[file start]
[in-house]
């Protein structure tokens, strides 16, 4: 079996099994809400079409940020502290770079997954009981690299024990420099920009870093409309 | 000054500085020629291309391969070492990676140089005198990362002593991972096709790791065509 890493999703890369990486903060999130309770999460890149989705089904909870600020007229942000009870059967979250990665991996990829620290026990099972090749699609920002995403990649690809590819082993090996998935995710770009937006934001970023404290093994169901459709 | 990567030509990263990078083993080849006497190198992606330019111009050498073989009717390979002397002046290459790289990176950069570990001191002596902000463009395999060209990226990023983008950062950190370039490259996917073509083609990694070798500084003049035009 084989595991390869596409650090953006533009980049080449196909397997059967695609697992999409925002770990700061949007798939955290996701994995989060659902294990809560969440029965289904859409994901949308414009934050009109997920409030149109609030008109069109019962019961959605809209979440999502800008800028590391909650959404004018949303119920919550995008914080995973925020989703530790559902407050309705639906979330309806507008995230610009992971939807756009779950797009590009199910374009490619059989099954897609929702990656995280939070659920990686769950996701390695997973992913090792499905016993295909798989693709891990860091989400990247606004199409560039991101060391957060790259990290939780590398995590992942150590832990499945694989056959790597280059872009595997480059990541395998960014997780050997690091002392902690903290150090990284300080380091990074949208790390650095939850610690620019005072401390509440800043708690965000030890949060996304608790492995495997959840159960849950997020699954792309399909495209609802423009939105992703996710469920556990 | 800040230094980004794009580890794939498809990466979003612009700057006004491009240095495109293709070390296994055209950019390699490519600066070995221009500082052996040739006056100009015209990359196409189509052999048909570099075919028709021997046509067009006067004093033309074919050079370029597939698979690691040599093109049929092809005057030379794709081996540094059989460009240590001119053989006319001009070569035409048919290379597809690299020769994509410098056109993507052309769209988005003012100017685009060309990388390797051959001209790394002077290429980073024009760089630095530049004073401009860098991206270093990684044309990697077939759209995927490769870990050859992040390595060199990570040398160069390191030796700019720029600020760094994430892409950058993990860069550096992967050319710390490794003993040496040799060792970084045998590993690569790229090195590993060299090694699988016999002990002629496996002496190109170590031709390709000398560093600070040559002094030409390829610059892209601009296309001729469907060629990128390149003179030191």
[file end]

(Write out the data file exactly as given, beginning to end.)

[in-house]
């Protein structure tokens, strides 16, 4: 079996099994809400079409940020502290770079997954009981690299024990420099920009870093409309 | 000054500085020629291309391969070492990676140089005198990362002593991972096709790791065509 890493999703890369990486903060999130309770999460890149989705089904909870600020007229942000009870059967979250990665991996990829620290026990099972090749699609920002995403990649690809590819082993090996998935995710770009937006934001970023404290093994169901459709 | 990567030509990263990078083993080849006497190198992606330019111009050498073989009717390979002397002046290459790289990176950069570990001191002596902000463009395999060209990226990023983008950062950190370039490259996917073509083609990694070798500084003049035009 084989595991390869596409650090953006533009980049080449196909397997059967695609697992999409925002770990700061949007798939955290996701994995989060659902294990809560969440029965289904859409994901949308414009934050009109997920409030149109609030008109069109019962019961959605809209979440999502800008800028590391909650959404004018949303119920919550995008914080995973925020989703530790559902407050309705639906979330309806507008995230610009992971939807756009779950797009590009199910374009490619059989099954897609929702990656995280939070659920990686769950996701390695997973992913090792499905016993295909798989693709891990860091989400990247606004199409560039991101060391957060790259990290939780590398995590992942150590832990499945694989056959790597280059872009595997480059990541395998960014997780050997690091002392902690903290150090990284300080380091990074949208790390650095939850610690620019005072401390509440800043708690965000030890949060996304608790492995495997959840159960849950997020699954792309399909495209609802423009939105992703996710469920556990 | 800040230094980004794009580890794939498809990466979003612009700057006004491009240095495109293709070390296994055209950019390699490519600066070995221009500082052996040739006056100009015209990359196409189509052999048909570099075919028709021997046509067009006067004093033309074919050079370029597939698979690691040599093109049929092809005057030379794709081996540094059989460009240590001119053989006319001009070569035409048919290379597809690299020769994509410098056109993507052309769209988005003012100017685009060309990388390797051959001209790394002077290429980073024009760089630095530049004073401009860098991206270093990684044309990697077939759209995927490769870990050859992040390595060199990570040398160069390191030796700019720029600020760094994430892409950058993990860069550096992967050319710390490794003993040496040799060792970084045998590993690569790229090195590993060299090694699988016999002990002629496996002496190109170590031709390709000398560093600070040559002094030409390829610059892209601009296309001729469907060629990128390149003179030191």